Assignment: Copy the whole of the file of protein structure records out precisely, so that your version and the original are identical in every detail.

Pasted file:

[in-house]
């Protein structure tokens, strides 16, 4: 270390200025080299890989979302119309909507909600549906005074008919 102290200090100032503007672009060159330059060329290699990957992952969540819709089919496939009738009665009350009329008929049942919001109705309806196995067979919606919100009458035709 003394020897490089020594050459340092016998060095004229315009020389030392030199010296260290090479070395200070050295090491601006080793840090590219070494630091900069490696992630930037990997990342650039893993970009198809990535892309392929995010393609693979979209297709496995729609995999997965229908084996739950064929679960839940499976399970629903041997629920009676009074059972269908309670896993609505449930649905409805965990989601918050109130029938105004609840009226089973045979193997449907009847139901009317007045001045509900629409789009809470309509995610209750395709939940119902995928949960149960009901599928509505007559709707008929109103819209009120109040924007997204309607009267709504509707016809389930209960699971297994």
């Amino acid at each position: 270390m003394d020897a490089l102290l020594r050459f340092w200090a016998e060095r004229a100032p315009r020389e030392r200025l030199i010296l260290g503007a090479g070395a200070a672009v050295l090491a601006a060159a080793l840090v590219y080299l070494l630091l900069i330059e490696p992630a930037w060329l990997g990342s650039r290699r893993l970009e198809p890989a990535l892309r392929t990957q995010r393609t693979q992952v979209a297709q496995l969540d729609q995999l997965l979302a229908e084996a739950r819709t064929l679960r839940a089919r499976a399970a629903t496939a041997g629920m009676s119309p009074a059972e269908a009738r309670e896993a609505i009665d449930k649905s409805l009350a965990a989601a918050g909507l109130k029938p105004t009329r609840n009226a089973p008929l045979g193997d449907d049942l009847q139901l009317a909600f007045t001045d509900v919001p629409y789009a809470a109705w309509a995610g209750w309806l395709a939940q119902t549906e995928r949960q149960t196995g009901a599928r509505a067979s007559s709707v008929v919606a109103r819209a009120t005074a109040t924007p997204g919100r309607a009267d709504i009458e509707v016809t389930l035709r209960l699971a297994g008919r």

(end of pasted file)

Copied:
[in-house]
């Protein structure tokens, strides 16, 4: 270390200025080299890989979302119309909507909600549906005074008919 102290200090100032503007672009060159330059060329290699990957992952969540819709089919496939009738009665009350009329008929049942919001109705309806196995067979919606919100009458035709 003394020897490089020594050459340092016998060095004229315009020389030392030199010296260290090479070395200070050295090491601006080793840090590219070494630091900069490696992630930037990997990342650039893993970009198809990535892309392929995010393609693979979209297709496995729609995999997965229908084996739950064929679960839940499976399970629903041997629920009676009074059972269908309670896993609505449930649905409805965990989601918050109130029938105004609840009226089973045979193997449907009847139901009317007045001045509900629409789009809470309509995610209750395709939940119902995928949960149960009901599928509505007559709707008929109103819209009120109040924007997204309607009267709504509707016809389930209960699971297994």
């Amino acid at each position: 270390m003394d020897a490089l102290l020594r050459f340092w200090a016998e060095r004229a100032p315009r020389e030392r200025l030199i010296l260290g503007a090479g070395a200070a672009v050295l090491a601006a060159a080793l840090v590219y080299l070494l630091l900069i330059e490696p992630a930037w060329l990997g990342s650039r290699r893993l970009e198809p890989a990535l892309r392929t990957q995010r393609t693979q992952v979209a297709q496995l969540d729609q995999l997965l979302a229908e084996a739950r819709t064929l679960r839940a089919r499976a399970a629903t496939a041997g629920m009676s119309p009074a059972e269908a009738r309670e896993a609505i009665d449930k649905s409805l009350a965990a989601a918050g909507l109130k029938p105004t009329r609840n009226a089973p008929l045979g193997d449907d049942l009847q139901l009317a909600f007045t001045d509900v919001p629409y789009a809470a109705w309509a995610g209750w309806l395709a939940q119902t549906e995928r949960q149960t196995g009901a599928r509505a067979s007559s709707v008929v919606a109103r819209a009120t005074a109040t924007p997204g919100r309607a009267d709504i009458e509707v016809t389930l035709r209960l699971a297994g008919r």